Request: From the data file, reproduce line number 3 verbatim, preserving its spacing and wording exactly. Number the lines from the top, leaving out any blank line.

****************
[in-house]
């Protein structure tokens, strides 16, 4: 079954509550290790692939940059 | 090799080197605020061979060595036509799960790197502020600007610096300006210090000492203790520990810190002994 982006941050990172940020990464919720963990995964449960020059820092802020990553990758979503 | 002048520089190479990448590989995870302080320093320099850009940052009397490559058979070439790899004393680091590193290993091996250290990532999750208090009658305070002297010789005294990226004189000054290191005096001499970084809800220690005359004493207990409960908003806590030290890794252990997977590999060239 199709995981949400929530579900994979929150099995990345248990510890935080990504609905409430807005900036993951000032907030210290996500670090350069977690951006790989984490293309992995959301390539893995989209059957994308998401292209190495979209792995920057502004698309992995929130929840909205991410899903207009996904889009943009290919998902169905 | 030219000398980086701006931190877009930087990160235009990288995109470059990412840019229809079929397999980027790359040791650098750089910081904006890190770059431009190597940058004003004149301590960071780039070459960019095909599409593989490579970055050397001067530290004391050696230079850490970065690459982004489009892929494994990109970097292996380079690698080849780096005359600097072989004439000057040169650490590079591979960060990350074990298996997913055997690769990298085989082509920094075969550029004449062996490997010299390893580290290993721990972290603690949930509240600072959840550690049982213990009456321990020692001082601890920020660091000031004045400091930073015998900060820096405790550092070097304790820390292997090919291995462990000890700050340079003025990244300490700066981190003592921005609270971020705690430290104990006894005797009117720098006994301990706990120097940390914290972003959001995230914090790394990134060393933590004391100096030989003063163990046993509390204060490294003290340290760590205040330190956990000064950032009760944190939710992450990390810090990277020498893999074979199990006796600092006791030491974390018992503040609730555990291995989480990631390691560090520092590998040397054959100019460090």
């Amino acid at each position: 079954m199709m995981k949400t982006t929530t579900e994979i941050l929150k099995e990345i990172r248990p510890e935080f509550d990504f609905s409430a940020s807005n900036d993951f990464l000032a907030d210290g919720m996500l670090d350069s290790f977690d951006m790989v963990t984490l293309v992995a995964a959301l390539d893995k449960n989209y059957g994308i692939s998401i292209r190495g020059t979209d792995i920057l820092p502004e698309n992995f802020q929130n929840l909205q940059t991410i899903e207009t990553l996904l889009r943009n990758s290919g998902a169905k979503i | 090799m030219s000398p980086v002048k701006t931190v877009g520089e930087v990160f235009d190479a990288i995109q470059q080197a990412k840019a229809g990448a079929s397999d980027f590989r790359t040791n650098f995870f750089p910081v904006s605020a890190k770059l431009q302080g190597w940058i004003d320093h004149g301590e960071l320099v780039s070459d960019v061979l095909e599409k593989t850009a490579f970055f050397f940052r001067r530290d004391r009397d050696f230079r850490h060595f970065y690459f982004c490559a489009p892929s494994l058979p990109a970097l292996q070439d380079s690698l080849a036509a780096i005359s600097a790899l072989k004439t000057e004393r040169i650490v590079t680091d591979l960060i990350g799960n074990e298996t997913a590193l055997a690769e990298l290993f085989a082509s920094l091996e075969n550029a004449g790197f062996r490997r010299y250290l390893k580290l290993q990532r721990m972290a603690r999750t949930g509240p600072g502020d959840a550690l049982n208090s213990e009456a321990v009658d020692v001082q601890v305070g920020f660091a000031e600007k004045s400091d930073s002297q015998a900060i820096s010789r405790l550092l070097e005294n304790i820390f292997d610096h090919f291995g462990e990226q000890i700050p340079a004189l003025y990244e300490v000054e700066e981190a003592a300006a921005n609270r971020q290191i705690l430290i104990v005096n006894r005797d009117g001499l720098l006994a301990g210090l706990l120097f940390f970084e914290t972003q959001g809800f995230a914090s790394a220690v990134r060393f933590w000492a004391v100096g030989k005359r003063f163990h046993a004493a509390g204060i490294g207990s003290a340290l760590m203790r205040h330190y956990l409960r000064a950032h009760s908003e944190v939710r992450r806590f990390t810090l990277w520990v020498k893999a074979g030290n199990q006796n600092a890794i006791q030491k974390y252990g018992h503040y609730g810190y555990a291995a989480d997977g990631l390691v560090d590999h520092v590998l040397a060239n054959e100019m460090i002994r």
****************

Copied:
């Amino acid at each position: 079954m199709m995981k949400t982006t929530t579900e994979i941050l929150k099995e990345i990172r248990p510890e935080f509550d990504f609905s409430a940020s807005n900036d993951f990464l000032a907030d210290g919720m996500l670090d350069s290790f977690d951006m790989v963990t984490l293309v992995a995964a959301l390539d893995k449960n989209y059957g994308i692939s998401i292209r190495g020059t979209d792995i920057l820092p502004e698309n992995f802020q929130n929840l909205q940059t991410i899903e207009t990553l996904l889009r943009n990758s290919g998902a169905k979503i | 090799m030219s000398p980086v002048k701006t931190v877009g520089e930087v990160f235009d190479a990288i995109q470059q080197a990412k840019a229809g990448a079929s397999d980027f590989r790359t040791n650098f995870f750089p910081v904006s605020a890190k770059l431009q302080g190597w940058i004003d320093h004149g301590e960071l320099v780039s070459d960019v061979l095909e599409k593989t850009a490579f970055f050397f940052r001067r530290d004391r009397d050696f230079r850490h060595f970065y690459f982004c490559a489009p892929s494994l058979p990109a970097l292996q070439d380079s690698l080849a036509a780096i005359s600097a790899l072989k004439t000057e004393r040169i650490v590079t680091d591979l960060i990350g799960n074990e298996t997913a590193l055997a690769e990298l290993f085989a082509s920094l091996e075969n550029a004449g790197f062996r490997r010299y250290l390893k580290l290993q990532r721990m972290a603690r999750t949930g509240p600072g502020d959840a550690l049982n208090s213990e009456a321990v009658d020692v001082q601890v305070g920020f660091a000031e600007k004045s400091d930073s002297q015998a900060i820096s010789r405790l550092l070097e005294n304790i820390f292997d610096h090919f291995g462990e990226q000890i700050p340079a004189l003025y990244e300490v000054e700066e981190a003592a300006a921005n609270r971020q290191i705690l430290i104990v005096n006894r005797d009117g001499l720098l006994a301990g210090l706990l120097f940390f970084e914290t972003q959001g809800f995230a914090s790394a220690v990134r060393f933590w000492a004391v100096g030989k005359r003063f163990h046993a004493a509390g204060i490294g207990s003290a340290l760590m203790r205040h330190y956990l409960r000064a950032h009760s908003e944190v939710r992450r806590f990390t810090l990277w520990v020498k893999a074979g030290n199990q006796n600092a890794i006791q030491k974390y252990g018992h503040y609730g810190y555990a291995a989480d997977g990631l390691v560090d590999h520092v590998l040397a060239n054959e100019m460090i002994r």